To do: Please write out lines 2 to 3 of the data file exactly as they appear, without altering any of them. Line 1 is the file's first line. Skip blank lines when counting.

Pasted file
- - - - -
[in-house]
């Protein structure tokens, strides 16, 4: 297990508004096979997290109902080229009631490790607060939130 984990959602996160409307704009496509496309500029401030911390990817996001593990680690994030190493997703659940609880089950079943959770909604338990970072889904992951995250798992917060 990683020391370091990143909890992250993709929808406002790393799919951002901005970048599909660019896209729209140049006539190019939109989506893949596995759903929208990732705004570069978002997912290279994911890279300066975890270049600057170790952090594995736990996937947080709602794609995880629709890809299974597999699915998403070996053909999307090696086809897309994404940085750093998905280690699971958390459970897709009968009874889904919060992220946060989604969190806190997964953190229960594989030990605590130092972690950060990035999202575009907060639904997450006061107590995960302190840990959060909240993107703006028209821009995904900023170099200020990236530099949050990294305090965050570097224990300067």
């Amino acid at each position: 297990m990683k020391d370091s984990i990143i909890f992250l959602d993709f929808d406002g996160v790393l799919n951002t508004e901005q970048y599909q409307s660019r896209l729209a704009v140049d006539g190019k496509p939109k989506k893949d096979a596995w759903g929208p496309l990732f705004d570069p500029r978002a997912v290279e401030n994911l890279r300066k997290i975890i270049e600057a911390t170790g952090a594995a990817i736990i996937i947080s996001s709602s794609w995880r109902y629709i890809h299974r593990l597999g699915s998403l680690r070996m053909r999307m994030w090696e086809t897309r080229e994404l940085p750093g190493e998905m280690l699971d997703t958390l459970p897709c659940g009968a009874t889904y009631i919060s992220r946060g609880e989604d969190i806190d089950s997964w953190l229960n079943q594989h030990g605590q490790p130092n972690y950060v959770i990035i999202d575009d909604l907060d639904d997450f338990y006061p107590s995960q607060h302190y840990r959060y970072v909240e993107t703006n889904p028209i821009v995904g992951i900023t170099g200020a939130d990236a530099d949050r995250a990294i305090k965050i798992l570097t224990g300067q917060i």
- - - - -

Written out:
């Protein structure tokens, strides 16, 4: 297990508004096979997290109902080229009631490790607060939130 984990959602996160409307704009496509496309500029401030911390990817996001593990680690994030190493997703659940609880089950079943959770909604338990970072889904992951995250798992917060 990683020391370091990143909890992250993709929808406002790393799919951002901005970048599909660019896209729209140049006539190019939109989506893949596995759903929208990732705004570069978002997912290279994911890279300066975890270049600057170790952090594995736990996937947080709602794609995880629709890809299974597999699915998403070996053909999307090696086809897309994404940085750093998905280690699971958390459970897709009968009874889904919060992220946060989604969190806190997964953190229960594989030990605590130092972690950060990035999202575009907060639904997450006061107590995960302190840990959060909240993107703006028209821009995904900023170099200020990236530099949050990294305090965050570097224990300067």
């Amino acid at each position: 297990m990683k020391d370091s984990i990143i909890f992250l959602d993709f929808d406002g996160v790393l799919n951002t508004e901005q970048y599909q409307s660019r896209l729209a704009v140049d006539g190019k496509p939109k989506k893949d096979a596995w759903g929208p496309l990732f705004d570069p500029r978002a997912v290279e401030n994911l890279r300066k997290i975890i270049e600057a911390t170790g952090a594995a990817i736990i996937i947080s996001s709602s794609w995880r109902y629709i890809h299974r593990l597999g699915s998403l680690r070996m053909r999307m994030w090696e086809t897309r080229e994404l940085p750093g190493e998905m280690l699971d997703t958390l459970p897709c659940g009968a009874t889904y009631i919060s992220r946060g609880e989604d969190i806190d089950s997964w953190l229960n079943q594989h030990g605590q490790p130092n972690y950060v959770i990035i999202d575009d909604l907060d639904d997450f338990y006061p107590s995960q607060h302190y840990r959060y970072v909240e993107t703006n889904p028209i821009v995904g992951i900023t170099g200020a939130d990236a530099d949050r995250a990294i305090k965050i798992l570097t224990g300067q917060i």